The East Africa Campaign shifts north to Kilimanjaro
Thus the focus of the East Africa Campaign shifted to the Kilimanjaro region in the north east where lay the focus of white settlement and were the terminus of the regionally strategic Usambara Railway was situated. The territory was also close to the frontier with Kenya, and moreover close to the equally strategic Uganda Railway that connected the British port of Mombasa with the economic heartland of the colony. The obvious strategy for von Lettow Vorbeck to adopt at that point was to mount aggressive patrols against the Uganda Railway, and in essence pick a fight with the British in the region of their most ticklish underbelly, and see what kind of response was generated.
From the British point of view the situation was dire. Allied forces in the form of the regionally dominant South Africans were occupied in South West Africa, and little in the way of support was forthcoming from the Imperial Government. Genuine fears existed that the colony stood in imminent danger of German occupation, A campaign was meanwhile fought along the frontier that featured aggressive hit and run patrols against the Uganda Railway and associated installations against which the British could offer little but containment . While one or two iconic battles were fought at this stage – Salaita Hill perhaps being the most famous – the character of the campaign was a frustrating inability of the British to fully engage and a general battlefield dominance of the Germans who were content with a guerrilla style approach.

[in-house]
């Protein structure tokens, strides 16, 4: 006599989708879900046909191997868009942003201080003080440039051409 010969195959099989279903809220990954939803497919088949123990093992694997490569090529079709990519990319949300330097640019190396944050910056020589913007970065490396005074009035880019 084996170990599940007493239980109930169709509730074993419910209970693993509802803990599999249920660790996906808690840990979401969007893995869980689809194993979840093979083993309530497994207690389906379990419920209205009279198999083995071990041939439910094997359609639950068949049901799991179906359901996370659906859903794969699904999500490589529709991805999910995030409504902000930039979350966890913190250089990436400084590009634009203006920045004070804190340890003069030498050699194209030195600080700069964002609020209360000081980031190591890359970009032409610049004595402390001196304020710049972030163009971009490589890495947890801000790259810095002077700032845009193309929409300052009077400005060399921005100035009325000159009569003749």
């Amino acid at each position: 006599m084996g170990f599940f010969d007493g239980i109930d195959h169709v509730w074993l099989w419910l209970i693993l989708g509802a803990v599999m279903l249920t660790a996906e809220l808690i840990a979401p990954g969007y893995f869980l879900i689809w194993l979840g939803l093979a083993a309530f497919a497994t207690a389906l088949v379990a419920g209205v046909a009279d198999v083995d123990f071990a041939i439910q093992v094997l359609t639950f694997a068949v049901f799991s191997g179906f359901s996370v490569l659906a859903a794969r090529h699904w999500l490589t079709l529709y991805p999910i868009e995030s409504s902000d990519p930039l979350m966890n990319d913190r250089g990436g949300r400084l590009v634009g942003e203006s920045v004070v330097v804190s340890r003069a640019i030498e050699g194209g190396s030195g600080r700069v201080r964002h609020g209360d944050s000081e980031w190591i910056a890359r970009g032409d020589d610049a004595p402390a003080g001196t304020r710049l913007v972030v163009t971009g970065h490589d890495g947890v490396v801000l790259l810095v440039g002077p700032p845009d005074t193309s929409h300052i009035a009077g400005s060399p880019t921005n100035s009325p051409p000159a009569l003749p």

Von Lettow Vorbeck preferred a guerrilla war to open conflict
Von Lettow Vorbeck was fully cognisant of the fact that in the long term German East Africa had little chance of surviving a war with its British neighbour. When the full weight of British attention was focused on the region it would be inevitable that German East Africa would be taken. His strategy, therefore, was to retreat in the face of British force once it arrived, after which he would attempt to bog down as much Allied manpower and ordinance as possible in a guerrilla war in order to deflect their deployment to the Western Front.